Taco Bell, 1734 Colorado Blvd. June 26, 2020 | Photo by T. A. Hendrickson

Lani Says: Get It Right

2020 Editions July Lani Tunzi

By Lani Tunzi

No sooner did Taco Bell in Eagle Rock reopen in June, ending years of unsatiated late-night cravings and an eyesore fenced off lot, then support for the once beloved food chain started to dwindle – undeservingly so.

 Here’s what happened: A recent thread circulating on social media platforms accused Taco Bell, Wendy’s, Pizza Hut and other fast food companies of contributing to President Trump’s reelection campaign. Upon reading this incriminating information, many vowed to no longer patronize the companies. I almost did the same – until taking a moment to source the validity of the information being presented.

As it turns out, neither Taco Bell nor other major fast food corporations have contributed to Trump’s reelection, as was made clear by widespread fact checking in the media, including here in Business Insider and here at OpenSecrets.org, which tracks campaign donations. A statement by Taco Bell CEO Mark King – in which he also voiced support for racial justice – also clearly stated that Taco Bell corporation does not donate to presidential political campaigns.

It’s easy to see how the public became confused about Taco Bell. For example, independent fast-food franchise owners can decide on their own to make political donations. In May, it was big news that Joseph Bodenstedt, the franchisee owner of many Taco Bell, Wendy’s and Pizza Hut locations, had given a ton of money to the Trump campaign. This fact got misconstrued in posts that pilloried all Taco Bells. But Bodenstedt’s donations do not reflect the actions and values of the entire corporation.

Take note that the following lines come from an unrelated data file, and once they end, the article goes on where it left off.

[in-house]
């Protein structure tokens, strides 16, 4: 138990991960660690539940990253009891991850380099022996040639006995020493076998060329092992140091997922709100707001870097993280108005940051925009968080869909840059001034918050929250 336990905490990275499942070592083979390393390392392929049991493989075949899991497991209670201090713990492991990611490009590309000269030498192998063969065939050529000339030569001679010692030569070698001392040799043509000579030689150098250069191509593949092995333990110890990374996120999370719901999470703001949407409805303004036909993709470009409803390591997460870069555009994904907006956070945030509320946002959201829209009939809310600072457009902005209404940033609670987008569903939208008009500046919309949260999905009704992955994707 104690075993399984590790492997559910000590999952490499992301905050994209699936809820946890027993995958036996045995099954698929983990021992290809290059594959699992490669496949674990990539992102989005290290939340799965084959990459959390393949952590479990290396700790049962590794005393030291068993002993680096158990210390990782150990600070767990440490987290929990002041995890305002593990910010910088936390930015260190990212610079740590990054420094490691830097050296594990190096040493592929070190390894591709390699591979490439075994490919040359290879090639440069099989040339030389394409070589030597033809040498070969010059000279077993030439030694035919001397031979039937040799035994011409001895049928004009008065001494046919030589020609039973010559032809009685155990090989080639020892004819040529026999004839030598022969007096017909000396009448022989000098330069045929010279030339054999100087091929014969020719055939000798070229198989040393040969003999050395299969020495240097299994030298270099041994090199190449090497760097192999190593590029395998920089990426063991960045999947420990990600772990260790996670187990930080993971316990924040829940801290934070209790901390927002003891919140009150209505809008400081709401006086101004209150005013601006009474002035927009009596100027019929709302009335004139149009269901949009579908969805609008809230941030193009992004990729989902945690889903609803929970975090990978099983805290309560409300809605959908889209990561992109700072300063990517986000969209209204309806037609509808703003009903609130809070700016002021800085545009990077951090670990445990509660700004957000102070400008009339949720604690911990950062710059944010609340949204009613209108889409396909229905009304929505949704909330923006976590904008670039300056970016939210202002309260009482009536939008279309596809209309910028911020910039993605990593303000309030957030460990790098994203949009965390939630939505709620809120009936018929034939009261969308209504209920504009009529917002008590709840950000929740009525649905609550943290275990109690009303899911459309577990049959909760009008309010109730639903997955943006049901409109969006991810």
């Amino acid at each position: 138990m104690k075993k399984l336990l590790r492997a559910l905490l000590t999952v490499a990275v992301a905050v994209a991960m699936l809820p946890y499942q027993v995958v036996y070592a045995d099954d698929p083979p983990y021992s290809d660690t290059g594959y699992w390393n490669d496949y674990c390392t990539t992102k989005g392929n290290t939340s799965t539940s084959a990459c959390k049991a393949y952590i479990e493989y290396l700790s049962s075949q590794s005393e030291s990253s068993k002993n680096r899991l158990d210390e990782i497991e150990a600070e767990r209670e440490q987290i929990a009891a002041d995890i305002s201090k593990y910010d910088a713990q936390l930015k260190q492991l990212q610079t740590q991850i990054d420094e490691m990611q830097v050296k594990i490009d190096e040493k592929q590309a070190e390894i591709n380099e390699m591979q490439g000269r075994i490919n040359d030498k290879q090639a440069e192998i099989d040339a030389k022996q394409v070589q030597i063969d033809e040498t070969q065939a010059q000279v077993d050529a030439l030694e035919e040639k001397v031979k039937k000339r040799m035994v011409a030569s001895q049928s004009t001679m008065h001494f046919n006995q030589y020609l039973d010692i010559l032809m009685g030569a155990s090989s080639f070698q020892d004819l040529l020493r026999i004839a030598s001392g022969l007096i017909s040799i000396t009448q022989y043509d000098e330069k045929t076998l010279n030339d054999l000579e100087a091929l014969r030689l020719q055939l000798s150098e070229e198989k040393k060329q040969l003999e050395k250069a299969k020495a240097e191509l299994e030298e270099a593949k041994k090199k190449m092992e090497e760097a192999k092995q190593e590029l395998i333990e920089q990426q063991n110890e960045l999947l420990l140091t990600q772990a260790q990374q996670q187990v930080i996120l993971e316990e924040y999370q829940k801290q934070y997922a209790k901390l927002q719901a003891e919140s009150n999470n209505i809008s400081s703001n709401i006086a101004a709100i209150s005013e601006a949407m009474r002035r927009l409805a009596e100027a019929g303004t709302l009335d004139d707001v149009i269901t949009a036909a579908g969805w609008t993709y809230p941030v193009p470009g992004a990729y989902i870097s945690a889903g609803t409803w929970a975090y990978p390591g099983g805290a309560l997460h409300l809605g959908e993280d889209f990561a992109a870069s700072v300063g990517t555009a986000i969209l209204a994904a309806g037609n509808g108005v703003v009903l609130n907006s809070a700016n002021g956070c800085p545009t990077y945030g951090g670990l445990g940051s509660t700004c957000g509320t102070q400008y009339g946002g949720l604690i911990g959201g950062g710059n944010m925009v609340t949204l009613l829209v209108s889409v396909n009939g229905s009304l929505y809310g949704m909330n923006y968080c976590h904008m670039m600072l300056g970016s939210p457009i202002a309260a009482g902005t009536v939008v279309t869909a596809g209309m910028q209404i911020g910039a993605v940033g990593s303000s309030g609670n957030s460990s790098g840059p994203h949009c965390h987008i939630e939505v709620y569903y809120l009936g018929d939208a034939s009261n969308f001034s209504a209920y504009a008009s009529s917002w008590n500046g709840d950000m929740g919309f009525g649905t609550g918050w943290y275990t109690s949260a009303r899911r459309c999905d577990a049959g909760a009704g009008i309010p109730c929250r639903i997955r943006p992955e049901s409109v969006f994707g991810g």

Many of my peers and I have been adamant about using our social platforms to cultivate awareness and activism, flooding our feeds with information on past and present injustices and endless petitions. To see my generation up in arms on current events is empowering and makes me proud and hopeful that needed change will occur within our lifetime. However, there’s no limit to the false information being spread, and performative activism can be of little effect if every individual is not continually questioning and fact-checking the information being presented to them.

The closer we get to the election in November, the more important it is to stay diligent, stay informed and avoid getting trapped in an echo chamber of misleading or distracting information. And finally, enjoy some Taco Bell in Eagle Rock while you’re at it —  guilt free!


Lani Tunzi, Class of 2020 at Eagle Rock High, graduated in June.


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